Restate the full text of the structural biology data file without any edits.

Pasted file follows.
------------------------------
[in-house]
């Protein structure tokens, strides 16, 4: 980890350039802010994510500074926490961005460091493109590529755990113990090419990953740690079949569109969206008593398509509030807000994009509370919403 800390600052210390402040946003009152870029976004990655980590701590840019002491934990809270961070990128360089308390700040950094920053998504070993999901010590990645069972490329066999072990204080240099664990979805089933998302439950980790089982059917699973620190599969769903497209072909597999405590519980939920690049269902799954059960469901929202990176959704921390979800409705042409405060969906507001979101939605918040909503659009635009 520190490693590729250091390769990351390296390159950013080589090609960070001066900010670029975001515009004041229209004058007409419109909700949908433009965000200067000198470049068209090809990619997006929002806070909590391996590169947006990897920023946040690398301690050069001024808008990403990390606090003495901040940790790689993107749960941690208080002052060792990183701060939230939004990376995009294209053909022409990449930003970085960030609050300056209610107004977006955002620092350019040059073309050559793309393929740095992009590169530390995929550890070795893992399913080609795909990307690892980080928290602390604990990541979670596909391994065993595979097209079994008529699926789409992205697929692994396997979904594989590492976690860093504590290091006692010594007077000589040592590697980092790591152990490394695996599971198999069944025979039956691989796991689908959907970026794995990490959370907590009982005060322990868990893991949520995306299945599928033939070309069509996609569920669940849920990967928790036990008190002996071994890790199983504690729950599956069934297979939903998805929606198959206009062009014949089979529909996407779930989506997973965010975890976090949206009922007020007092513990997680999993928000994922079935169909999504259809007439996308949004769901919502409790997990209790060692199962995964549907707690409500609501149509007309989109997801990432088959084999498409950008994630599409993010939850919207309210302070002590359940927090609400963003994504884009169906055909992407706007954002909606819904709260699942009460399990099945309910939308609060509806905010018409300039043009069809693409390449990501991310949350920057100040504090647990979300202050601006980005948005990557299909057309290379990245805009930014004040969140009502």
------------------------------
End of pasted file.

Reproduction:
[in-house]
């Protein structure tokens, strides 16, 4: 980890350039802010994510500074926490961005460091493109590529755990113990090419990953740690079949569109969206008593398509509030807000994009509370919403 800390600052210390402040946003009152870029976004990655980590701590840019002491934990809270961070990128360089308390700040950094920053998504070993999901010590990645069972490329066999072990204080240099664990979805089933998302439950980790089982059917699973620190599969769903497209072909597999405590519980939920690049269902799954059960469901929202990176959704921390979800409705042409405060969906507001979101939605918040909503659009635009 520190490693590729250091390769990351390296390159950013080589090609960070001066900010670029975001515009004041229209004058007409419109909700949908433009965000200067000198470049068209090809990619997006929002806070909590391996590169947006990897920023946040690398301690050069001024808008990403990390606090003495901040940790790689993107749960941690208080002052060792990183701060939230939004990376995009294209053909022409990449930003970085960030609050300056209610107004977006955002620092350019040059073309050559793309393929740095992009590169530390995929550890070795893992399913080609795909990307690892980080928290602390604990990541979670596909391994065993595979097209079994008529699926789409992205697929692994396997979904594989590492976690860093504590290091006692010594007077000589040592590697980092790591152990490394695996599971198999069944025979039956691989796991689908959907970026794995990490959370907590009982005060322990868990893991949520995306299945599928033939070309069509996609569920669940849920990967928790036990008190002996071994890790199983504690729950599956069934297979939903998805929606198959206009062009014949089979529909996407779930989506997973965010975890976090949206009922007020007092513990997680999993928000994922079935169909999504259809007439996308949004769901919502409790997990209790060692199962995964549907707690409500609501149509007309989109997801990432088959084999498409950008994630599409993010939850919207309210302070002590359940927090609400963003994504884009169906055909992407706007954002909606819904709260699942009460399990099945309910939308609060509806905010018409300039043009069809693409390449990501991310949350920057100040504090647990979300202050601006980005948005990557299909057309290379990245805009930014004040969140009502």